BANGALORE: The swiftly moving Metro trains might paint a pretty picture of Bangalore from a bird’s eyeview — however, a look at the roads that lie just below the tracks, that carry the city’s most coveted infrastructural jewel paints a very sad picture.
Before the Reach I of Namma Metro was inaugurated with much pomp and show, a literal war broke out between the BBMP (Bruhat Bengaluru Mahanagara Palike) and the BMRCL (Bangalore Metro Rail Corporation Limited) authorities. The reason — Who will ensure roads outside the Metro stations are fixed?
Finally, owing to public pressure and governmental rap, both the bodies decided to settle the daunting issue amicably, by contributing equally to fixing the roads. The 50:50 joint partnership ensured that the roads outside all of the six stations were fixed.
But merely five months since the Reach I became operational, the problem of bad roads surrounding the Metro stations has come back to haunt people. Be it the station on CMH Road or the patchy repair work done on MG Road Metro Station - or even the uneven pothole filled road outside the Ulsoor Metro Station — the situation is shouting out for immediate action.
In all this, while citizens are ranting away to the authorities, through various letters and complaints — some are even taking the social networking route to voice their concerns — it seems like that authorities have slipped back into their slumberous ways. “We are looking at the problem. We never expected the roads to crack so soon, as we had used world class quality material,” said a chief engineer from the BBMP. Interestingly, the BBMP authorities atleast acknowledged the problem, the BMRCL completely refused to believe that a problem existed outside the swanky stations. “There’s nothing wrong with the roads. They were fixed and a good sum was spent to do that,” said an official who was inspecting the MG Road Metro Station on Sunday afternoon.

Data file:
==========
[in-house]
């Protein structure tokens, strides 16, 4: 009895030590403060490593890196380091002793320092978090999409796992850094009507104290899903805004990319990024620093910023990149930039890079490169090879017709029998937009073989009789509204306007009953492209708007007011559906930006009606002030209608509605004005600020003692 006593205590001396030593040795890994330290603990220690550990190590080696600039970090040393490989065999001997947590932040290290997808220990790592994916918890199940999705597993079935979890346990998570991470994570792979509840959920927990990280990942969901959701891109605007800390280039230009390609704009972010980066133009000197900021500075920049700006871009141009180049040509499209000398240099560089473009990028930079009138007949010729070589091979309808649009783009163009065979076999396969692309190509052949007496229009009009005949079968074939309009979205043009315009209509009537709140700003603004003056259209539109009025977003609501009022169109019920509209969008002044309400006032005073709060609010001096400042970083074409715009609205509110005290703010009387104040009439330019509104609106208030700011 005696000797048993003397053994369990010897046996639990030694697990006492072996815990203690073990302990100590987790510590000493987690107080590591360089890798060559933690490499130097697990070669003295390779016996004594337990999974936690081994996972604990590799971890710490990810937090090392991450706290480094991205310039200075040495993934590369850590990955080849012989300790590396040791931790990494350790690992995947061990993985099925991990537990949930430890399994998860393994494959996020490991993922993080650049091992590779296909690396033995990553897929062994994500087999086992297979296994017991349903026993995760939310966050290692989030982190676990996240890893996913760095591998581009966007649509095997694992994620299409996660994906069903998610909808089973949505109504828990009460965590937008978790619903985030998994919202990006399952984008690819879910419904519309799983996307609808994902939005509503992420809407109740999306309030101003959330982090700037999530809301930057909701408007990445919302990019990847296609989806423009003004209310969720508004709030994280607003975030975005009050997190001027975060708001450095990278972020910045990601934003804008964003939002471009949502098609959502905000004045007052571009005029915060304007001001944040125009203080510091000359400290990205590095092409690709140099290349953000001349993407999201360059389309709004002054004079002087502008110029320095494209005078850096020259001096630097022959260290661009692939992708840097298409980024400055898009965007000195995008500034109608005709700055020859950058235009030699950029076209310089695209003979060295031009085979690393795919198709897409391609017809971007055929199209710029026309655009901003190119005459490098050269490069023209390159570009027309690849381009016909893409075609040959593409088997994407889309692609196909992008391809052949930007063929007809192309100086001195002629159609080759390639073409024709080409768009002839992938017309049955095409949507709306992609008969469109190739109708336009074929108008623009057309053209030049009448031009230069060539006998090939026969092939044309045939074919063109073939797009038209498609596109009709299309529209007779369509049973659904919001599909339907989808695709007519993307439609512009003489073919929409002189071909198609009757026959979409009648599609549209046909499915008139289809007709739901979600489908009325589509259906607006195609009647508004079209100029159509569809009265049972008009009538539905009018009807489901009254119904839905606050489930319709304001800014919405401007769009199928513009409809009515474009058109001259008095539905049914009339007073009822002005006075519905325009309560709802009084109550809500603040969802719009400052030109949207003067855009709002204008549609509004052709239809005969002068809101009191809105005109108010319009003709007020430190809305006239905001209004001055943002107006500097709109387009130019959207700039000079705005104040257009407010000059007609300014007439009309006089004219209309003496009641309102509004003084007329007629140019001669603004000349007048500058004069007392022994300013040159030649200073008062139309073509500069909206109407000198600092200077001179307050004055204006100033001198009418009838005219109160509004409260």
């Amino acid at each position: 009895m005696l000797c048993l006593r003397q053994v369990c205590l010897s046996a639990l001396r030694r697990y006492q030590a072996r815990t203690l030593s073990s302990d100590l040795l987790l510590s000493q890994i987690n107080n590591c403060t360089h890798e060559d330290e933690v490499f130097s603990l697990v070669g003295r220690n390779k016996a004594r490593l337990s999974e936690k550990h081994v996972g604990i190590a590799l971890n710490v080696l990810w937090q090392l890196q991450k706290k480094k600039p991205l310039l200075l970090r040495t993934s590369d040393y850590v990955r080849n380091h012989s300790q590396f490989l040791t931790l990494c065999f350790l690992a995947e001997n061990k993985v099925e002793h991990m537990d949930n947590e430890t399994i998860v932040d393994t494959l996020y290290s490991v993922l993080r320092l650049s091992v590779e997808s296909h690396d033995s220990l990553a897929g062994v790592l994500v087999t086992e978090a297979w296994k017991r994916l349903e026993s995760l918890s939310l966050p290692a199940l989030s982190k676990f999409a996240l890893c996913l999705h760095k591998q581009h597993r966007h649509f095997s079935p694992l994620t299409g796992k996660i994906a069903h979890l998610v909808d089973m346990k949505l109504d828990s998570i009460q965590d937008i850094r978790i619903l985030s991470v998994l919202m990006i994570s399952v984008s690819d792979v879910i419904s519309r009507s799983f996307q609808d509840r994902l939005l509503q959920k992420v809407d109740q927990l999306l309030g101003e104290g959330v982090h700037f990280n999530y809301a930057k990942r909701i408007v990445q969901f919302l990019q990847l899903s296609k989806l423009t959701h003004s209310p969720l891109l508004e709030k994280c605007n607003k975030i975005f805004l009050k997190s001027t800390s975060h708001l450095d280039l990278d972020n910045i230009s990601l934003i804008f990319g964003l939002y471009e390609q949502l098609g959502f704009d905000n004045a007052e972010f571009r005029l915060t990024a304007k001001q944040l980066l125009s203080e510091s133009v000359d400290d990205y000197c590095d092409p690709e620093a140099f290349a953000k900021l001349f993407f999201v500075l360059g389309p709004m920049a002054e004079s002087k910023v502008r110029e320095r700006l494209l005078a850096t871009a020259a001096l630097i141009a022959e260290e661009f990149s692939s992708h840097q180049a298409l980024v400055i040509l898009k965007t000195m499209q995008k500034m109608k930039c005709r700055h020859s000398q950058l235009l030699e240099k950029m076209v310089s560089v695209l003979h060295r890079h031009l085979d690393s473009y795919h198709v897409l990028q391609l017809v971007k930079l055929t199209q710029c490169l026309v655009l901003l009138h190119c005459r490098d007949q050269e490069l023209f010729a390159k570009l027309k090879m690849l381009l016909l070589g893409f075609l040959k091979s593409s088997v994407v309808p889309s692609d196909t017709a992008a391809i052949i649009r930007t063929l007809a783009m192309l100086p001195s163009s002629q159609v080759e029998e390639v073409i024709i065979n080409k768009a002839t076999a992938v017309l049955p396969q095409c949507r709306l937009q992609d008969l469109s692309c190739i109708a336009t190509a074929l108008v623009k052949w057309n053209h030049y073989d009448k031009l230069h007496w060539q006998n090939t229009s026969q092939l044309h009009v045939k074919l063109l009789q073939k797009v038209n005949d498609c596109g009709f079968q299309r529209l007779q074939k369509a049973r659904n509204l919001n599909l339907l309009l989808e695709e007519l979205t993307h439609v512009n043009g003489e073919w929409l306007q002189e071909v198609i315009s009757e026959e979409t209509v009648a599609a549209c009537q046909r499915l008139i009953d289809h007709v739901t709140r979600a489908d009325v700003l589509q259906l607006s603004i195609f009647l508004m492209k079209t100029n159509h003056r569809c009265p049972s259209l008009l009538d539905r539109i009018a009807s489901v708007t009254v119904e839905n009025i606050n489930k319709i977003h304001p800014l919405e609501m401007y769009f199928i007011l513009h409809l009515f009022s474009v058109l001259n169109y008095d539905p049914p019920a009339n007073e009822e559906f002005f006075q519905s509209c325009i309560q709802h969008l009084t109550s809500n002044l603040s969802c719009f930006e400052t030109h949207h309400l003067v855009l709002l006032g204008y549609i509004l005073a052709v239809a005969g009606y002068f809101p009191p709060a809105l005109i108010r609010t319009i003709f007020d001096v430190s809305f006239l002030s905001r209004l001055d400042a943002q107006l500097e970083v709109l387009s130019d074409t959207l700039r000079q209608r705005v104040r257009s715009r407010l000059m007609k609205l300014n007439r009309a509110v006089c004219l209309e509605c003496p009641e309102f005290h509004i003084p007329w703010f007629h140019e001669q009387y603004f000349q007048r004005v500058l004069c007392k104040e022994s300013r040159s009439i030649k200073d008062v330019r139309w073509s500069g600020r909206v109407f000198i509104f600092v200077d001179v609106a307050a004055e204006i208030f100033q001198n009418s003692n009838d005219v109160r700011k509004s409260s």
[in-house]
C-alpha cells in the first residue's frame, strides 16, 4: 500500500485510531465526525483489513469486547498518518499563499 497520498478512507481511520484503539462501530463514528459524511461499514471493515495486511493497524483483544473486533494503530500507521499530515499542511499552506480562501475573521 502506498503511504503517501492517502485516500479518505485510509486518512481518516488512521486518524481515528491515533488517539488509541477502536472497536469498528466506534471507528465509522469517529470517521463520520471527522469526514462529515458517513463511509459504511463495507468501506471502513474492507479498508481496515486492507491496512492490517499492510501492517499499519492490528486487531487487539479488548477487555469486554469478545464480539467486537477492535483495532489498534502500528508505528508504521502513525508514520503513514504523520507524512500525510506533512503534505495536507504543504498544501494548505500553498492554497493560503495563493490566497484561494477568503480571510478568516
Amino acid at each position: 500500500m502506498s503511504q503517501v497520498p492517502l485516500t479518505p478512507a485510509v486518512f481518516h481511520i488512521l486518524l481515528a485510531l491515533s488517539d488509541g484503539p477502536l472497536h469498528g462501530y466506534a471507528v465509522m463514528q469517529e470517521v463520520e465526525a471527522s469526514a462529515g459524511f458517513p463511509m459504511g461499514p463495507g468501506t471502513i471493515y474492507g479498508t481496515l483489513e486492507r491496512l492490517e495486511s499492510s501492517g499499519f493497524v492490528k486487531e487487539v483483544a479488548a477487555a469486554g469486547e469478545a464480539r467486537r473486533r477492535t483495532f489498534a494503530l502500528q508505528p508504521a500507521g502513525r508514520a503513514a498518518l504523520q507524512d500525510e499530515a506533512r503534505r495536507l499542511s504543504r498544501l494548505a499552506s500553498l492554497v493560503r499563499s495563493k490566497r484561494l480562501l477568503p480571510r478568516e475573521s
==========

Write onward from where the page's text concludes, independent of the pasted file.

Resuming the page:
Meanwhile, like always it was the residents, vehicles and shopkeepers in the areas surrounding the stations — who ultimately suffered. “We had a lot of hope of reviving our business, even doubling it after the Reach I was inaugurated. But the bad conditions of the roads have left us hanging in between. Customers do not want to cross the bad roads and come to our shops. Its difficult to travel by vehicles on rocky uneven grounds,” said Gautham, a shopkeeper from CMH Road. In the hope that the authorities would reinstate the roads to better shape, the shopkeepers from CMH Road and MG Road have approached the authorities too.